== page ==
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Unlucky 13 problems of turner’s reforms

Norwest Consultants principal Harry Katz outlines 13 reasons why the Pensions Commission report has failed small businesses and low-earners

The likely effects of the Pensions Commission report on employees in big companies have been well aired but small firms and the self-employed form a significant part of the total workforce, estimated at 54.8 per cent as at March.
What is Lord Turner doing for them? The same as the Government – trying to ury them as expeditiously as

At the advent of stakeholder, interested parties were slobbering at the thought of extra revenue. The usual suspects are now lauding Turner’s proposals and they are likely to be as wrong now as they were then.
How they expect to make money on 0.5 per cent – let alone 0.3 per cent – when they could not on 1 per cent is still to be seen. There remain a plethora of other issues which require clarification.

1 Prime Minister Tony Blair and Chancellor Gordon Brown have been arrogant enough to presume they will still be in power by 2012, the suggested start date of this new initiative. They may be right but if they are not, will a new Government still carry these reforms along?

2 Much has been made of soft compulsion. Presumably, this means National Insurance will be rebadged as a tax, which it is. I look forward to the public’s reaction when the 22 per cent tax band becomes 33 per cent, if not more, overnight.

3 The latest news is that people will only need 30 years of NI contributions to qualify for a full basic state pension. Oh yeah? So a 22-year-old graduate will have qualified by 52 but will not be able to receive the basic state pension until 68. What do the remaining 16 years’ contributions buy? MPs’ pensions, presumably.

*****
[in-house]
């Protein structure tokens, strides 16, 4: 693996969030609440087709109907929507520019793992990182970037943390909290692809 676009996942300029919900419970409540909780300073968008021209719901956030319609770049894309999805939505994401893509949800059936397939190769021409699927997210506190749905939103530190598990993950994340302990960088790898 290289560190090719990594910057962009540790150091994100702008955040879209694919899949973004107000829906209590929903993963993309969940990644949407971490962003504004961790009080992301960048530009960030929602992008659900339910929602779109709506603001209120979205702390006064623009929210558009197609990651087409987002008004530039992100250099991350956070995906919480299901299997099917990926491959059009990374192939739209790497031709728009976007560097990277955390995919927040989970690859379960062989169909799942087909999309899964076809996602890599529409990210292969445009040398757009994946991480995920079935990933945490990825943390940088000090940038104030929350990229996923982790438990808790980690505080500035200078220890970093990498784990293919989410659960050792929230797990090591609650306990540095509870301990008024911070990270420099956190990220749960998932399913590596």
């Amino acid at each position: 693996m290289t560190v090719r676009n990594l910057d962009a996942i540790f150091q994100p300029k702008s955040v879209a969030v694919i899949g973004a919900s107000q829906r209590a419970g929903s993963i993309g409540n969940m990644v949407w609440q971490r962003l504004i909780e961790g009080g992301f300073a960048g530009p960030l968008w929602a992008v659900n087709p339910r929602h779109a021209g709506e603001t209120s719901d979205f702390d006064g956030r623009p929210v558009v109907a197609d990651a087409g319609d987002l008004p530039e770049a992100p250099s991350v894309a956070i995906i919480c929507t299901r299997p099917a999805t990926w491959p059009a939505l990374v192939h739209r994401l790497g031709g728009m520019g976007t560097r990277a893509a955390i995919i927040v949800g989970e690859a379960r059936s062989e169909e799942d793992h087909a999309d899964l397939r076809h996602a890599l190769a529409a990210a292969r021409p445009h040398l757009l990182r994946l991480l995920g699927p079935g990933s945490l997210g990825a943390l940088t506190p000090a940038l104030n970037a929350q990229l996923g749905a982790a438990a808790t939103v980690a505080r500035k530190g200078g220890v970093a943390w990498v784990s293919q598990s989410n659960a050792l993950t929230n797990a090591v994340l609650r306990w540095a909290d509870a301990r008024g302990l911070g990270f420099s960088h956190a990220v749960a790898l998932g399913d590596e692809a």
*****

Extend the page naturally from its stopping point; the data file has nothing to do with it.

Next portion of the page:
4 What of non-compliance? I have not noticed the conspic-uous success of the Govern-ment in ensuring that its stakeholder edicts have been complied with. Why will Turner be any more successful? Small businesses are likely to stick up two fingers to the NPSS, just as they did to stakeholder.

5 If everyone did comply scrupulously, what would be the effect on tax revenues and Treasury cashflows? Recent figures show that borrowing is slowing and saving is increasing. If this is to gather further momentum once the NPSS is introduced, what will happen to the Chancellor’s economy which relies on debt and consumer spending?

6 What does an IFA do if someone has not joined their firm’s Turner pension because they have been discouraged from so doing by their employer? Have we got RU64 all over again?

Meanwhile, for those on, say, £75,000 a year, must they be offered this sub-standard product as a default? I work on a simple mandate. I do not expect clients to buy anything I do not already have, or would not buy myself. I certainly would not buy a Turner pension. Who wants an insured fund, anyway, when there are non-insured alternatives?

7 Will Turner pensions be seen as an even more downmarket product than stakeholder, with even more limited fund choice, appalling administration and pathetic paperwork? How much more sub-standard are these pensions going to become when the insurance companies’ margins are cut even further?

8 What the Government does not realise is that those firms that are contributing to group personal pensions and even defined-benefit schemes administered by life offices are going to rethink their policies. As Ned Cazalet has pointed out, group personal pensions have actually been regurgitated money. Will not the same be true of the NPSS? Higher contributions to better schemes are likely to evaporate as everyone dumbs down.

Some of this has been said before. Let us look at some new considerations.

9 The contribution by firms is likely to be anywhere between 3 to 5 per cent by the time we get to the enactment of this new pension and as usual the Government has displayed a lack of joined-up thinking. This pension is designed for lower earners, many of who I am sure fall within the minimum wage provisions. From October this year, the minimum wage is to increase by 5.9 per cent. Between 1999 and 2006, the minimum wage rose by 50 per cent.
This is all very well when corporate profits have been healthy, employment has been high and nobody has been taking a lot of interest. But add the minimum wage to the pension contributions and you are beginning to put real burdens on employers and particularly on small firms.